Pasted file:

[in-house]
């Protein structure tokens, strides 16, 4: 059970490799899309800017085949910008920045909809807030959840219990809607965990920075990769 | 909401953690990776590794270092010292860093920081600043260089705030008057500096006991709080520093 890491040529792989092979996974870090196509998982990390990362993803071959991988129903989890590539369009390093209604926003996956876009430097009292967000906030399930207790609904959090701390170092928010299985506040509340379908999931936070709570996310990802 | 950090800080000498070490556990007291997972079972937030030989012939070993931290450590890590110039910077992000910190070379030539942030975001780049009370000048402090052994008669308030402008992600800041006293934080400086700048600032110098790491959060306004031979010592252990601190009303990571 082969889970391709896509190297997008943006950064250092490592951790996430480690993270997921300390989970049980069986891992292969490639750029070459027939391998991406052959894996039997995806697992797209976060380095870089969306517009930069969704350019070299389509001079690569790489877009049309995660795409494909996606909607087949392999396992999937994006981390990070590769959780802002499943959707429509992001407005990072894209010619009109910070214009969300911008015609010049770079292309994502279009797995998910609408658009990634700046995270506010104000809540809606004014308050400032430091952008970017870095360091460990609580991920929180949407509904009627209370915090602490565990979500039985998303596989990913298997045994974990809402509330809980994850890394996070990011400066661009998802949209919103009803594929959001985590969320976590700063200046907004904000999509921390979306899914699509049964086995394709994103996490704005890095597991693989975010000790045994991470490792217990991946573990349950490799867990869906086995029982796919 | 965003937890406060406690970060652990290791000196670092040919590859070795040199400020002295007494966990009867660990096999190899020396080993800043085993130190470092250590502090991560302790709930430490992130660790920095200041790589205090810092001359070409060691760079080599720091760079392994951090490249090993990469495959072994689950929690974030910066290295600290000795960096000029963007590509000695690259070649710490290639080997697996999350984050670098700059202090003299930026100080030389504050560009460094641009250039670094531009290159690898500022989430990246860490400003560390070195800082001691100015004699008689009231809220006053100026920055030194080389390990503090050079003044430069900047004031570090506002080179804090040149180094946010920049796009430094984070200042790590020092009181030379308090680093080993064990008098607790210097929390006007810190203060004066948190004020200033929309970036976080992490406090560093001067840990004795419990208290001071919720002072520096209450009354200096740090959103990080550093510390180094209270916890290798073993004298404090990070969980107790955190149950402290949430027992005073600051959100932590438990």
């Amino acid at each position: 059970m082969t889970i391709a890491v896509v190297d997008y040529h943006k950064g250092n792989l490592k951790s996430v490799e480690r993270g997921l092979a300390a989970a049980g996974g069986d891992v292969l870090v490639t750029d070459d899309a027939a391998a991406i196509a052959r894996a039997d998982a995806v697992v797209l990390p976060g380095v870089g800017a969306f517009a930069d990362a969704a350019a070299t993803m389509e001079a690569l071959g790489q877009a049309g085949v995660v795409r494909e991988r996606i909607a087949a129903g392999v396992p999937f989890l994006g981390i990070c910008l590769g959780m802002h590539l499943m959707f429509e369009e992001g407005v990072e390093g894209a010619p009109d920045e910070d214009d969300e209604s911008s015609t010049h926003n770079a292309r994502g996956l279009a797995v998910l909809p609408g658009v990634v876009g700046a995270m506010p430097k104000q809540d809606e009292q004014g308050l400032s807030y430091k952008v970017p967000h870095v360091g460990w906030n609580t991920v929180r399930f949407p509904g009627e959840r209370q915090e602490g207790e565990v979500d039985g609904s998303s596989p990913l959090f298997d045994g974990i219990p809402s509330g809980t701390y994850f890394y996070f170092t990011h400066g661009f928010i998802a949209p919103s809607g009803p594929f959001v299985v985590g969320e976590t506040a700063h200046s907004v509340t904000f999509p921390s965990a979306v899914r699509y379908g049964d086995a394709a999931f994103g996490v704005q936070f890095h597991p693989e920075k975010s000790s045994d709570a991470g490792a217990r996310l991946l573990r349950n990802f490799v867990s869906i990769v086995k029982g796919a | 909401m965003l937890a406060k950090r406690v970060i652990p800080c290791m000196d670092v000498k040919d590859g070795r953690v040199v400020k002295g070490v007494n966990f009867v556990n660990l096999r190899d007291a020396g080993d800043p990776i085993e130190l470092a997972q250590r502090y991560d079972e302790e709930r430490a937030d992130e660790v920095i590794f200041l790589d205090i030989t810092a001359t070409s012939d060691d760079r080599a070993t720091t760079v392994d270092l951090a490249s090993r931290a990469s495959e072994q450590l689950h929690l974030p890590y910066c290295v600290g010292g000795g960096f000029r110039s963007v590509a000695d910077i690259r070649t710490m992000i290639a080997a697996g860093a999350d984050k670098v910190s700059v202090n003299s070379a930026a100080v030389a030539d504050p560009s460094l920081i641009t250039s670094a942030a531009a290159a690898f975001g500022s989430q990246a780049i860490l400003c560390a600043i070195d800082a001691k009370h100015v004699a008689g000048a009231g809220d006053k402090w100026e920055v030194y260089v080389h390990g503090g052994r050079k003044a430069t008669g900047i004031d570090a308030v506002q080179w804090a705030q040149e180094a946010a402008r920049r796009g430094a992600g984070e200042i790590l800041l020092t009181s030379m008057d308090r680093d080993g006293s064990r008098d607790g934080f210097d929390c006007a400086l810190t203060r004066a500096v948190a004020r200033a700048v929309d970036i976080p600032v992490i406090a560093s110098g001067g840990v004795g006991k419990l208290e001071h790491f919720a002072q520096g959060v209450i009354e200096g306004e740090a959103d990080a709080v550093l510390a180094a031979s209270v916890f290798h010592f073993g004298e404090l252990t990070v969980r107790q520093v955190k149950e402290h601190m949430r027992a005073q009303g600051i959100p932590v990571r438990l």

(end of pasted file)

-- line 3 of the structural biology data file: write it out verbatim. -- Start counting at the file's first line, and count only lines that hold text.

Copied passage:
């Amino acid at each position: 059970m082969t889970i391709a890491v896509v190297d997008y040529h943006k950064g250092n792989l490592k951790s996430v490799e480690r993270g997921l092979a300390a989970a049980g996974g069986d891992v292969l870090v490639t750029d070459d899309a027939a391998a991406i196509a052959r894996a039997d998982a995806v697992v797209l990390p976060g380095v870089g800017a969306f517009a930069d990362a969704a350019a070299t993803m389509e001079a690569l071959g790489q877009a049309g085949v995660v795409r494909e991988r996606i909607a087949a129903g392999v396992p999937f989890l994006g981390i990070c910008l590769g959780m802002h590539l499943m959707f429509e369009e992001g407005v990072e390093g894209a010619p009109d920045e910070d214009d969300e209604s911008s015609t010049h926003n770079a292309r994502g996956l279009a797995v998910l909809p609408g658009v990634v876009g700046a995270m506010p430097k104000q809540d809606e009292q004014g308050l400032s807030y430091k952008v970017p967000h870095v360091g460990w906030n609580t991920v929180r399930f949407p509904g009627e959840r209370q915090e602490g207790e565990v979500d039985g609904s998303s596989p990913l959090f298997d045994g974990i219990p809402s509330g809980t701390y994850f890394y996070f170092t990011h400066g661009f928010i998802a949209p919103s809607g009803p594929f959001v299985v985590g969320e976590t506040a700063h200046s907004v509340t904000f999509p921390s965990a979306v899914r699509y379908g049964d086995a394709a999931f994103g996490v704005q936070f890095h597991p693989e920075k975010s000790s045994d709570a991470g490792a217990r996310l991946l573990r349950n990802f490799v867990s869906i990769v086995k029982g796919a | 909401m965003l937890a406060k950090r406690v970060i652990p800080c290791m000196d670092v000498k040919d590859g070795r953690v040199v400020k002295g070490v007494n966990f009867v556990n660990l096999r190899d007291a020396g080993d800043p990776i085993e130190l470092a997972q250590r502090y991560d079972e302790e709930r430490a937030d992130e660790v920095i590794f200041l790589d205090i030989t810092a001359t070409s012939d060691d760079r080599a070993t720091t760079v392994d270092l951090a490249s090993r931290a990469s495959e072994q450590l689950h929690l974030p890590y910066c290295v600290g010292g000795g960096f000029r110039s963007v590509a000695d910077i690259r070649t710490m992000i290639a080997a697996g860093a999350d984050k670098v910190s700059v202090n003299s070379a930026a100080v030389a030539d504050p560009s460094l920081i641009t250039s670094a942030a531009a290159a690898f975001g500022s989430q990246a780049i860490l400003c560390a600043i070195d800082a001691k009370h100015v004699a008689g000048a009231g809220d006053k402090w100026e920055v030194y260089v080389h390990g503090g052994r050079k003044a430069t008669g900047i004031d570090a308030v506002q080179w804090a705030q040149e180094a946010a402008r920049r796009g430094a992600g984070e200042i790590l800041l020092t009181s030379m008057d308090r680093d080993g006293s064990r008098d607790g934080f210097d929390c006007a400086l810190t203060r004066a500096v948190a004020r200033a700048v929309d970036i976080p600032v992490i406090a560093s110098g001067g840990v004795g006991k419990l208290e001071h790491f919720a002072q520096g959060v209450i009354e200096g306004e740090a959103d990080a709080v550093l510390a180094a031979s209270v916890f290798h010592f073993g004298e404090l252990t990070v969980r107790q520093v955190k149950e402290h601190m949430r027992a005073q009303g600051i959100p932590v990571r438990l």